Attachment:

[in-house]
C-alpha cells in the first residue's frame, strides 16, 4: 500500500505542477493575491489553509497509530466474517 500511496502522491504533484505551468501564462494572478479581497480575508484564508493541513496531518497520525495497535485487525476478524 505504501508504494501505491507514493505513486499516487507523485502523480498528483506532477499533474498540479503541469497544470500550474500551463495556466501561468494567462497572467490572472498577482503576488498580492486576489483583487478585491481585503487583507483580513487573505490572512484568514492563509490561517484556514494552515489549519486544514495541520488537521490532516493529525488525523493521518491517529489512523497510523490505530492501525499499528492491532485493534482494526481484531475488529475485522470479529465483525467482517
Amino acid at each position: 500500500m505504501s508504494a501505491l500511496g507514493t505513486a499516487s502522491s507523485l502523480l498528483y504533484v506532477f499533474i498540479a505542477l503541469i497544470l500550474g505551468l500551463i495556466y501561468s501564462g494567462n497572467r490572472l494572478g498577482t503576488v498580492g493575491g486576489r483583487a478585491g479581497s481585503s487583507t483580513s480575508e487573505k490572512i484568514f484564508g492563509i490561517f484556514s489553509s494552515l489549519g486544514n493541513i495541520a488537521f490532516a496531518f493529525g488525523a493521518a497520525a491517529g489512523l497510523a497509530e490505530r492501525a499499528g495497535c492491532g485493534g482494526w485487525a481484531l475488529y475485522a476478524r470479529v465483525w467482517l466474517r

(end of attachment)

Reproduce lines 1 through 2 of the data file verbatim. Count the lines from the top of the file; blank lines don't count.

[in-house]
C-alpha cells in the first residue's frame, strides 16, 4: 500500500505542477493575491489553509497509530466474517 500511496502522491504533484505551468501564462494572478479581497480575508484564508493541513496531518497520525495497535485487525476478524 505504501508504494501505491507514493505513486499516487507523485502523480498528483506532477499533474498540479503541469497544470500550474500551463495556466501561468494567462497572467490572472498577482503576488498580492486576489483583487478585491481585503487583507483580513487573505490572512484568514492563509490561517484556514494552515489549519486544514495541520488537521490532516493529525488525523493521518491517529489512523497510523490505530492501525499499528492491532485493534482494526481484531475488529475485522470479529465483525467482517